Although robotic devices are used in everything from assembly lines to medicine, engineers have difficulty accounting for the friction that occurs when robots grip objects -- particularly in wet environments. U.S. National Science Foundation-funded researchers have discovered a law of physics that accounts for this type of friction and may advance a wide range of robotic technologies.

"Our work opens the door to creating more reliable and functional devices in applications such as telesurgery and manufacturing," said Lilian Hsiao, a chemical and biomolecular engineer at North Carolina State University and corresponding author of a paper on the work.

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On the threshold of a groundbreaking AI discovery

Photo credit: gettyimages.com

AI systems might reach higher performance if programmed with human language

The digital revolution is built on a foundation of binaries, invisible 1s and 0s called bits. The notion that computers prefer to "speak" in binary numbers is rarely questioned. According to new research from Columbia Engineering, that could be about to change.

A new U.S. National Science Foundation-funded study by mechanical engineer Hod Lipson and researcher Boyuan Chen proves that artificial intelligence systems might reach higher levels of performance if they are programmed with sound files of human language rather than with numerical data labels.

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What is the future of AI and what are the opinions on it around the world?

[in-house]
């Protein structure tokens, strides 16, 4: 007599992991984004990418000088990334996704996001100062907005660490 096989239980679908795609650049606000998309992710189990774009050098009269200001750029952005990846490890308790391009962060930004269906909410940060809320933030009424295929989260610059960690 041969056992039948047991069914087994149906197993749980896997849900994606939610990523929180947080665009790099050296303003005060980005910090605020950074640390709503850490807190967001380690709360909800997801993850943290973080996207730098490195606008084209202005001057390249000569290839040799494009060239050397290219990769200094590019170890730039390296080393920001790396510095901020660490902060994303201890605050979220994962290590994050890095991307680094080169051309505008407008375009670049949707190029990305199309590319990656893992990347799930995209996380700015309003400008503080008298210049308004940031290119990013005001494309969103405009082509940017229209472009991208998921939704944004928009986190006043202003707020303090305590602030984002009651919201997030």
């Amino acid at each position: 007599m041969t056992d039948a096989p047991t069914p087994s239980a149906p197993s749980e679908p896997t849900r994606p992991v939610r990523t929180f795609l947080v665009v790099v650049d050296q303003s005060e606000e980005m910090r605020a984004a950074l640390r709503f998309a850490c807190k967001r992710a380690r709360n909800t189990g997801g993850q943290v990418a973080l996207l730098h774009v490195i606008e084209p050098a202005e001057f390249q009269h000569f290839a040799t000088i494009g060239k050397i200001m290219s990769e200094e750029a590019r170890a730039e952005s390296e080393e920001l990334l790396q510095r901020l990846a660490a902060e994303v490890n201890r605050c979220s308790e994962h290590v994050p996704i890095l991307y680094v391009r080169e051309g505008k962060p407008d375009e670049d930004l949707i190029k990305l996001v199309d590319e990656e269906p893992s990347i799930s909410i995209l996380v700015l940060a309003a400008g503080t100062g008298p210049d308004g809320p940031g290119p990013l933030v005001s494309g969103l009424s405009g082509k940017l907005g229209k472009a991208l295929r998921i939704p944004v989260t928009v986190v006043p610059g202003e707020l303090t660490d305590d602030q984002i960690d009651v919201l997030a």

Image credit: unsplash.com

Artificial Intelligence – an inextricable part of our lives.

Whether we like it or not, artificial intelligence is already part of our lives and the tendency is to become more and more interwoven with all human activities. Nowadays, some of the dreams of past generations are facts. However, as we daily adopt new technologies, the menace of losing control over this exponentially increasing process is always presented. We cannot deny the benefits of technological development. It made some of the painstaking efforts of the past look like no-brainers. Maybe that is what we should fear the most. It seems that the real challenge for future generations would be to find the subtle balance between technology and hand-work, artificial intelligence, and the good old human consciousness with all its pros and cons.

If you would like to know what are the international moods toward AI, below you will find the latest statistics made by Pew Research Center:

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SSA Recent Posts

25 September 2022
Social Sciences & Arts (SSA)
Short Bio Isaac Emmanuilovich Babel (1894 –1940) was a Russian writer, journalist, playwright, and literary translator. He is best known as the author of Red Cavalry and Odessa Stories, and has been acclaimed as "the greatest prose writer of Russian ...
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23 September 2022
Social Sciences & Arts (SSA)
Credit: Getty images Between doomscrolling and disinformation 'Media is this layer that exists everywhere in our lives', said Dr Tanya Lokot as she explained the term 'mediatized' to Horizon Magazine. It gives her the title of the seven-country resea...
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21 September 2022
Earth & Planetary Sciences (EPS)
Social Sciences & Arts (SSA)
Credit: crossref.org Get involved Having joined the Crossref team merely a week previously, the mid-year community update on June 14th was a fantastic opportunity to learn about the Research Nexus vision. We explored its building blocks and practical...